Summary judgment is appropriate when “the movant shows that there is no genuine dispute as to any material fact and the movant is entitled to judgment as a matter of law.” Fed.R.Civ.P. 56(a). A genuine dispute “is one on which the evidence would enable a reasonable jury to find the fact in favor of either party.” Perez v. Lorraine Enters., Inc., 769 F.3d 23, 29 (1st Cir. 2014). “A ‘material' fact is one that is relevant in the sense that it has the capacity to change the outcome of the jury's determination.” Id. (citation omitted). The Court is “obliged to view the record in the light most favorable to the nonmoving party, and to draw all reasonable inferences in the nonmoving party's favor.” LeBlanc v. Great Am. Ins. Co., 6 F.3d 836, 841 (1st Cir. 1993). However, the Court must ignore “conclusory allegations, improbable inferences, and unsupported speculation.” Sullivan v. City of Springfield, 561 F.3d 7, 14 (1st Cir. 2009).

         Fed. R. Civ. P. 56(d) provides that “[i]f a nonmovant shows by affidavit or declaration that, for specified reasons, it cannot present facts essential to justify its opposition, the court may:

         (1) defer considering the motion or deny it; (2) allow time to obtain affidavits or declarations or to take discovery; or (3) issue any other appropriate order.” Id. 56(d). To obtain relief under Rule 56(d), a litigant must provide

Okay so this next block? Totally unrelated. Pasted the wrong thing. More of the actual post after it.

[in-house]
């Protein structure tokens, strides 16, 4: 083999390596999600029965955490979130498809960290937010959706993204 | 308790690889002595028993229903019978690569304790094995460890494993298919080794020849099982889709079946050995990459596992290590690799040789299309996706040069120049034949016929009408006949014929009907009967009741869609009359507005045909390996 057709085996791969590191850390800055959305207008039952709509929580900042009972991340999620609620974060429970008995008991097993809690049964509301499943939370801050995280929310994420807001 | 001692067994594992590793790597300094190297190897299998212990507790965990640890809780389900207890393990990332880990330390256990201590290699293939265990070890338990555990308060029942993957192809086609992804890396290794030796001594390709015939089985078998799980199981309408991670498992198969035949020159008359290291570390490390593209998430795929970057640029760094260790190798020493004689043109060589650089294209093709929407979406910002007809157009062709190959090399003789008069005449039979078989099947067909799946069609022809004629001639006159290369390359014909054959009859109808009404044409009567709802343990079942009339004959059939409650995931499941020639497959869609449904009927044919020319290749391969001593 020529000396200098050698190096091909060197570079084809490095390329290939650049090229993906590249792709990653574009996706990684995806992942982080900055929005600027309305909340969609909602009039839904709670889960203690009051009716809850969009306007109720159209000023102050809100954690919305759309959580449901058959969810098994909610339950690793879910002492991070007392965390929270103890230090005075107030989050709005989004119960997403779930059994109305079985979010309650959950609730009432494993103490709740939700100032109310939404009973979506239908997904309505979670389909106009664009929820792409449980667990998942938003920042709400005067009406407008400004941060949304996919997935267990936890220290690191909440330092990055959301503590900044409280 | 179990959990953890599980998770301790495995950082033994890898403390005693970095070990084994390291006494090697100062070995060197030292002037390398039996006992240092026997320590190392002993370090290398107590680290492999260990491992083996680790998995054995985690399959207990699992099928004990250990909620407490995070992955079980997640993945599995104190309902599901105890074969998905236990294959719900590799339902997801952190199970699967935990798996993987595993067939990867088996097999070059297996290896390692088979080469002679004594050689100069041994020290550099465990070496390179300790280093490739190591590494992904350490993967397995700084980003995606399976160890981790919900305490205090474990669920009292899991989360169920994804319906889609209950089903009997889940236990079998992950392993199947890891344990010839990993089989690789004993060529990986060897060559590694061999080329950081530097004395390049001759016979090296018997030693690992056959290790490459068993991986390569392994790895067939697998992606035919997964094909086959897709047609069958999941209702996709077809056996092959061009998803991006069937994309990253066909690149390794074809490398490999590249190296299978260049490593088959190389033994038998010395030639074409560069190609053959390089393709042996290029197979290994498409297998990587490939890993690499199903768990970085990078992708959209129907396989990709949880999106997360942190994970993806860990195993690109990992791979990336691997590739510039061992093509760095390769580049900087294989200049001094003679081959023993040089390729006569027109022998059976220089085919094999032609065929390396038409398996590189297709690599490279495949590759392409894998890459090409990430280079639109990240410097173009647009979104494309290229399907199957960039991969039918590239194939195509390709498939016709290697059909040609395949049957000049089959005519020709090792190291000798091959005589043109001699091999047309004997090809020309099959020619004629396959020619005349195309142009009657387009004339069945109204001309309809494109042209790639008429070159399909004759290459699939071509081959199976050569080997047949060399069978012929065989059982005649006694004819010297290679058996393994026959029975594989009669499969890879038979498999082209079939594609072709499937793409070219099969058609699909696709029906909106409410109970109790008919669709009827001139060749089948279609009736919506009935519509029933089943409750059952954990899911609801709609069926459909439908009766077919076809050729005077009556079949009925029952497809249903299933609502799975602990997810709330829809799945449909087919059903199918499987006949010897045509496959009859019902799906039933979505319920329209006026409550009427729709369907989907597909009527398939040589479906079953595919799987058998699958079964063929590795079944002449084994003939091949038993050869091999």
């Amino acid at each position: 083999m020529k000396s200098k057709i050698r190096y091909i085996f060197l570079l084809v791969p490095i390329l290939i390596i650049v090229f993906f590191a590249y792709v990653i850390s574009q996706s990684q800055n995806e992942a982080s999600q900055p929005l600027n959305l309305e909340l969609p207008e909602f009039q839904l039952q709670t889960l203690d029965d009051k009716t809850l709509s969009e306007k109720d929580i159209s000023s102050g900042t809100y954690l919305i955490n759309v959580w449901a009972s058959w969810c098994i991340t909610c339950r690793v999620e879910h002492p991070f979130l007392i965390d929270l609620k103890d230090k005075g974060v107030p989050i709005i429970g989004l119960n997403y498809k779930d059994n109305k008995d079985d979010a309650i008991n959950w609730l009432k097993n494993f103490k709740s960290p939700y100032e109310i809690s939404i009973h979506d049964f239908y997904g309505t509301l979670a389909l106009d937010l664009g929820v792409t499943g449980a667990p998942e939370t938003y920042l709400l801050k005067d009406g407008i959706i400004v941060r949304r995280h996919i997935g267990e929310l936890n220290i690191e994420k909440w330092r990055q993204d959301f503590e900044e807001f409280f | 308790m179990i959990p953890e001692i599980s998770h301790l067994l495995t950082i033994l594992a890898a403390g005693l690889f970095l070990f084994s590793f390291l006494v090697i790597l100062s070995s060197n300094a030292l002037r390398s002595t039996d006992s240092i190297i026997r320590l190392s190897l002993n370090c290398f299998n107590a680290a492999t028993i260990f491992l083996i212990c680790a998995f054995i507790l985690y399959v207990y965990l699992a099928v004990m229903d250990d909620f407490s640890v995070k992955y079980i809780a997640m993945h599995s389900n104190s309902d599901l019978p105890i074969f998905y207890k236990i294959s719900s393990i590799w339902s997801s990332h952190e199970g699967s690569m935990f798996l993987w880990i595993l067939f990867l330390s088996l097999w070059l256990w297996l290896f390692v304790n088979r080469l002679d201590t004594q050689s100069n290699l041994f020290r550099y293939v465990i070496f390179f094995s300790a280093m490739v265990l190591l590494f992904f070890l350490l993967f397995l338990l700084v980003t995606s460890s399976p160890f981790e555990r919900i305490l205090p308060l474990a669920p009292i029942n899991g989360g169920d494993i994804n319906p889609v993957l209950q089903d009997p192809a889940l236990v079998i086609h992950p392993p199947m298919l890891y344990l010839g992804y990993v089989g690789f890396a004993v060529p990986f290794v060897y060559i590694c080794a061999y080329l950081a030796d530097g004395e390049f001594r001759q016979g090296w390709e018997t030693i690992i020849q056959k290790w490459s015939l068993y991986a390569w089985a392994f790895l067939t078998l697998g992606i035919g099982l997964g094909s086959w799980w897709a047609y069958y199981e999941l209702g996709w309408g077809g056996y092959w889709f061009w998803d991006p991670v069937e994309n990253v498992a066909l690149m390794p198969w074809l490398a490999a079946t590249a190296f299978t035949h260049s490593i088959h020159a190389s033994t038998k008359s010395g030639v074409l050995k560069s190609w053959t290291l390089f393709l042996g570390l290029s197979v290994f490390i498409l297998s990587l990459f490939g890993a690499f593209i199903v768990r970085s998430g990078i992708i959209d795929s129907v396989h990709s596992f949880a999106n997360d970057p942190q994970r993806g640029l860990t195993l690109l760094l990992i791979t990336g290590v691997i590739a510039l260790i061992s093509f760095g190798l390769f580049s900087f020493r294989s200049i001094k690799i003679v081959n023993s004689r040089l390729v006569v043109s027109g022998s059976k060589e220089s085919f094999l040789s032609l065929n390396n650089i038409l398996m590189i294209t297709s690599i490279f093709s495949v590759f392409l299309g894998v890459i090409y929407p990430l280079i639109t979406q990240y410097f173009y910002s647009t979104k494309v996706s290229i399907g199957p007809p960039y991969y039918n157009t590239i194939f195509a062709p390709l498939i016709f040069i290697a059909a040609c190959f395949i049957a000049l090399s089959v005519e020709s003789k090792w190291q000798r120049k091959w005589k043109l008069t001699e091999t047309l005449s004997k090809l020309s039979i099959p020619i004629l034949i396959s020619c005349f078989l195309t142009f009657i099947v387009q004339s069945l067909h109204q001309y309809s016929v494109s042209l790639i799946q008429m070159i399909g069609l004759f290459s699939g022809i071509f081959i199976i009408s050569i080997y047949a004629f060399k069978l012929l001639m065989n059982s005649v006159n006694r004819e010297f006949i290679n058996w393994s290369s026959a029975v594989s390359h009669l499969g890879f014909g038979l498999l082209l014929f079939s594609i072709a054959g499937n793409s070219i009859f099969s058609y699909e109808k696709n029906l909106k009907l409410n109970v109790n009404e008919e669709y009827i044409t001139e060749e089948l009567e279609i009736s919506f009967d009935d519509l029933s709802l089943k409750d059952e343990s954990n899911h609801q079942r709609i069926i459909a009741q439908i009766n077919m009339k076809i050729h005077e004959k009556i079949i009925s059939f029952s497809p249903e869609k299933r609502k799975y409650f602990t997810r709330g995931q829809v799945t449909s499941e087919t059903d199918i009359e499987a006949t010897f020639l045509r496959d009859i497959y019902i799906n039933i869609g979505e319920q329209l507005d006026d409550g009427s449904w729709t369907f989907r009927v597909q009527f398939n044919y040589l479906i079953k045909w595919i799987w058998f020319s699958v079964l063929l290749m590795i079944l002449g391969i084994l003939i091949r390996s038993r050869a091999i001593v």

a timely statement-if not by affidavit, then in some other authoritative manner- that (i) explains his or her current inability to adduce the facts essential to filing an opposition, (ii) provides a plausible basis for believing that the sought-after facts can be assembled within a reasonable time, and (iii) indicates how those facts would influence the outcome of the pending summary judgment motion.

Velez v. Awning Windows, Inc., 375 F.3d 35, 40 (1st Cir. 2004). “Even upon submission of the required materials, the district court is entitled to refuse a Rule 56(d) motion if it concludes that the party opposing summary judgment is unlikely to garner useful evidence from supplemental discovery.” Hicks v. Johnson, 755 F.3d 738, 743 (1st Cir. 2014). “Speculative assertions that the [moving party] has unspecified facts in its possession necessary for the [nonmoving party] to develop its legal theories coupled with conclusory statements that discovery should be commenced are entirely inadequate to extract the balm of Rule 56([d]).” C.B. Trucking, Inc. v. Waste Mgmt., Inc., 137 F.3d 41, 45 (1st Cir. 1998) (internal quotation omitted).

         C. Discussion

         A complaint under the Consumer Protection Act “must allege that the plaintiff has been ‘injured' by the act or practice claimed to be unfair or deceptive and therefore unlawful.” Tyler v. Michaels Stores, Inc., 984 N.E.2d 737, 744 (Mass. 2013). The plaintiff “must allege and ultimately prove that she has, as a result, suffered a distinct injury or harm that arises from the claimed unfair or deceptive act itself.” Id. at 746. Because of this requirement, “a claim that alleges only a ‘per se' injury-that is, a claim resting only on a deceptive practice, regulatory noncompliance, or the impairment of an abstract right without economic loss-is insufficient to state a Chapter 93A claim.” Shaulis v. Nordstrom, Inc., 865 F.3d 1, 10 (1st Cir. 2017) (citations and internal quotations omitted). Because the injury must result from ...